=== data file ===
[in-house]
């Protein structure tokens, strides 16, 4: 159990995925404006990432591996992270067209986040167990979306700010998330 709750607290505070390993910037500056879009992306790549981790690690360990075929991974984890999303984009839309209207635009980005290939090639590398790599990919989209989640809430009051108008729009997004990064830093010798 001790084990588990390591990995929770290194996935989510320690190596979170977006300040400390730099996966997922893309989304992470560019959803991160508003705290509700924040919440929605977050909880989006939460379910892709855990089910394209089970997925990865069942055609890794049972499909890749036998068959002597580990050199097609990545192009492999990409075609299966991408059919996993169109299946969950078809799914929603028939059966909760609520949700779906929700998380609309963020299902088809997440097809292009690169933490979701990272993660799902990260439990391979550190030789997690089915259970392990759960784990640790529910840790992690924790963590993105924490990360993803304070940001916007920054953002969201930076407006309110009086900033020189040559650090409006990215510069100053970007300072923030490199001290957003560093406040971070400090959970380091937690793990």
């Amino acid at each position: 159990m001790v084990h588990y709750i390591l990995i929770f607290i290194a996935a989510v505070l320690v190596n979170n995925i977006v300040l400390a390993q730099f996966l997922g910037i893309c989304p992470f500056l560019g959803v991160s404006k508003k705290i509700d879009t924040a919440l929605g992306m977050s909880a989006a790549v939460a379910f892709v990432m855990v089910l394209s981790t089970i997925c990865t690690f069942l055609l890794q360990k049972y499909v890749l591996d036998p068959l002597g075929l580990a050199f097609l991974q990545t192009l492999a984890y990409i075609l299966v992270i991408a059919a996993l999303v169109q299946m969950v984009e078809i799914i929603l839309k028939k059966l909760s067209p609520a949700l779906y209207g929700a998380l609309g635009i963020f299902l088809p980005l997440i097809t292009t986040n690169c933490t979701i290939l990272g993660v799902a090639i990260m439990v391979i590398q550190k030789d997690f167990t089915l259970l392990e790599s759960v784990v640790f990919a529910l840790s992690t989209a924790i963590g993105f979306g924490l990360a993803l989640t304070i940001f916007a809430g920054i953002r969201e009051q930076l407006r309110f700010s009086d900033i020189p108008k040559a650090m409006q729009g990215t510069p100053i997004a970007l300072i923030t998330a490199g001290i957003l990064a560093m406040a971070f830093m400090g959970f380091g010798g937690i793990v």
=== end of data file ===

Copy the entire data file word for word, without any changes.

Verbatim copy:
[in-house]
């Protein structure tokens, strides 16, 4: 159990995925404006990432591996992270067209986040167990979306700010998330 709750607290505070390993910037500056879009992306790549981790690690360990075929991974984890999303984009839309209207635009980005290939090639590398790599990919989209989640809430009051108008729009997004990064830093010798 001790084990588990390591990995929770290194996935989510320690190596979170977006300040400390730099996966997922893309989304992470560019959803991160508003705290509700924040919440929605977050909880989006939460379910892709855990089910394209089970997925990865069942055609890794049972499909890749036998068959002597580990050199097609990545192009492999990409075609299966991408059919996993169109299946969950078809799914929603028939059966909760609520949700779906929700998380609309963020299902088809997440097809292009690169933490979701990272993660799902990260439990391979550190030789997690089915259970392990759960784990640790529910840790992690924790963590993105924490990360993803304070940001916007920054953002969201930076407006309110009086900033020189040559650090409006990215510069100053970007300072923030490199001290957003560093406040971070400090959970380091937690793990």
């Amino acid at each position: 159990m001790v084990h588990y709750i390591l990995i929770f607290i290194a996935a989510v505070l320690v190596n979170n995925i977006v300040l400390a390993q730099f996966l997922g910037i893309c989304p992470f500056l560019g959803v991160s404006k508003k705290i509700d879009t924040a919440l929605g992306m977050s909880a989006a790549v939460a379910f892709v990432m855990v089910l394209s981790t089970i997925c990865t690690f069942l055609l890794q360990k049972y499909v890749l591996d036998p068959l002597g075929l580990a050199f097609l991974q990545t192009l492999a984890y990409i075609l299966v992270i991408a059919a996993l999303v169109q299946m969950v984009e078809i799914i929603l839309k028939k059966l909760s067209p609520a949700l779906y209207g929700a998380l609309g635009i963020f299902l088809p980005l997440i097809t292009t986040n690169c933490t979701i290939l990272g993660v799902a090639i990260m439990v391979i590398q550190k030789d997690f167990t089915l259970l392990e790599s759960v784990v640790f990919a529910l840790s992690t989209a924790i963590g993105f979306g924490l990360a993803l989640t304070i940001f916007a809430g920054i953002r969201e009051q930076l407006r309110f700010s009086d900033i020189p108008k040559a650090m409006q729009g990215t510069p100053i997004a970007l300072i923030t998330a490199g001290i957003l990064a560093m406040a971070f830093m400090g959970f380091g010798g937690i793990v």